Dealing with angry people requires a certain amount of caution. For you to effectively serve an angry customer, you must move beyond the emotions to discover the reason for his or her anger. Here are some possible tactics:
Tell the customer what you can do, rather than what you cannot do. If you say, “Our policy won’t permit us to give you a refund,” you can expect an angry response. On the other hand, you might offer, “What I can do is issue a store credit that may be used at any of our 12 branch stores in the city.”
Note: Before dealing with customers, check with your supervisor to find out what your policies are and what level of authority you have in making decisions. By having this information before a customer encounter, you will have the tools and knowledge necessary to handle your customers effectively and professionally.
ACKNOWLEDGE THE CUSTOMER’S FEELINGS OR ANGER.
You cannot and should not try to deny the customer’s anger. Doing so could result in a serious confrontation. Instead of saying, “You really don’t have to be upset,” try, “I can see you’re upset. I want to help solve this problem, so could you please help me understand what’s happened?” By taking this approach, you’ve acknowledged the customer’s feelings, demonstrated a willingness to assist, and asked the customer to participate in solving the problem.
Reassure the customer. Indicate that you understand why he or she is angry and that you will work to solve the problems. Statements such as these can help ease the frustration of your customers:
- “I’m going to do my best to help resolve this quickly,”
- “I can assure you that this will be resolved by Monday,”
- “You can rest assured that I am going to make this a priority.”
As mentioned earlier, becoming part of the problem is not the answer. Even if the customer raises his or her voice or uses profanity, remain calm. This may be difficult, but it will help keep the situation from escalating. If necessary, count to ten in your head and take a deep breath before responding.
Remember, angry customers are usually angry at the organization, product, or service that you represent, not at you. If they do not settle down, calmly but assertively explain that although you want to assist, you cannot do so until they help by providing information. If possible, suggest moving to a private area away from other customers and ask for help from a supervisor or team leader, if appropriate.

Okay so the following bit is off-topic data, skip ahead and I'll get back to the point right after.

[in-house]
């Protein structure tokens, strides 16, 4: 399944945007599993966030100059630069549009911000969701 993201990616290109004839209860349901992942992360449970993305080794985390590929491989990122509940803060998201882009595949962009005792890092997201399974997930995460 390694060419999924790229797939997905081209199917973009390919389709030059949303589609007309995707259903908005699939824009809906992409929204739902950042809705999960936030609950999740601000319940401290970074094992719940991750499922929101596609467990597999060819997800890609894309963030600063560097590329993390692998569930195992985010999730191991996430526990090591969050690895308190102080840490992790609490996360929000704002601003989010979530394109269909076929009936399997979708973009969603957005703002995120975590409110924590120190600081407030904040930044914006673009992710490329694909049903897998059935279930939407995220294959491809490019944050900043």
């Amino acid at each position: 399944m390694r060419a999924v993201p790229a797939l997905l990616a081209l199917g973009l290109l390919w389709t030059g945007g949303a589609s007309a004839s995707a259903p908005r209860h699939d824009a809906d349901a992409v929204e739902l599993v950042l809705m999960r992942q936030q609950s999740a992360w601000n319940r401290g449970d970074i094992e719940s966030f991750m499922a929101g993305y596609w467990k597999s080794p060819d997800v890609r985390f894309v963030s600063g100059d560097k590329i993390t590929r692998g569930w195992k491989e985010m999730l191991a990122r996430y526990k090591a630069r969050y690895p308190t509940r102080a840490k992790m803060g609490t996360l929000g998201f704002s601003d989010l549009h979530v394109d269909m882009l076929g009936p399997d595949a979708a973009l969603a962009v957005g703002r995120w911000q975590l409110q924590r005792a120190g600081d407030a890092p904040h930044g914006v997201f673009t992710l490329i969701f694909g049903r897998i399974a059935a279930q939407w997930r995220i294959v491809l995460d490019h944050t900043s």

DETERMINE THE CAUSE.
Through a combination of asking questions, listening, feedback, and analysing the information you receive, try to determine the cause of the problem. The customer may simply have misunderstood what was said. In such an instance, a clarification may be all that is required. Try something like, “There seems to be some confusion. May I explain?” or possibly, “It appears that I was unclear. May I explain?”
When people are angry, they need a chance to vent their frustration and be heard. Avoid interrupting or offering “Yes, but . . .” types of remarks. This only fuels their anger. Suppose that a customer calls to make an appointment for an oil change and is told that the special sale ended yesterday.
The customer then says that there was no indication in the newspaper advertisement that there was an expiration date. You respond with, “Yes, that’s true, but we always run our sale ads for only one week. Everybody knows that.” Naturally, the customer is now upset. A better response would be something like, “Although that sale ended yesterday, we will honour the coupon because the expiration date was inadvertently omitted from the advertisement.”
Whether the customer is “right” or “wrong” makes no difference in situations like these. You will build stronger customer relationships when you make this kind of concession, because you are bringing in money you might not have received if the customer got upset. Moreover, the customer is now satisfied, may tell others, and will likely return.
In cases such as this, inform your supervisor of the problems caused by the omission of expiration dates in ads.
Don’t say or do anything that will create further tension. For instance, don’t transfer a caller to another extension if the customer told you he or she has already been transferred several times, interrupt to serve another customer (especially for a telephone caller—unless your organization’s policy requires that you do so), or put the person on hold repeatedly to handle other customers or tasks not related to serving the original customer.
NEGOTIATE A SOLUTION.
Elicit ideas from the customer on how to solve the problem. If the customer’s suggestions are realistic and feasible, implement them. Or negotiate an alternative. By using customers’ suggestions, you are likely to gain their agreement. Also, if something goes wrong later, they may be less likely to complain again since it was their idea in the first place.
CONDUCT A FOLLOW-UP.
Don’t assume that the organization’s system will work as designed. If there is a breakdown, the customer has your name and may complain to your supervisor. Or, the customer may not complain but instead go to a competitor. Either way, you lose.
Once an agreed-upon solution has been implemented, take the time to follow up to ensure that all went well. This may involve personally calling the accounting department to ensure that proper credits were made, delivering an order or materials or shipping them yourself, or calling or writing the customer after a period of time to make sure the customer is satisfied and to offer future assistance. Whatever it takes, do it to ensure customer satisfaction.
As a rule of thumb, UNDER-PROMISE AND OVERDELIVER.
See the Global online course in: Managing Complaints and Difficult Customers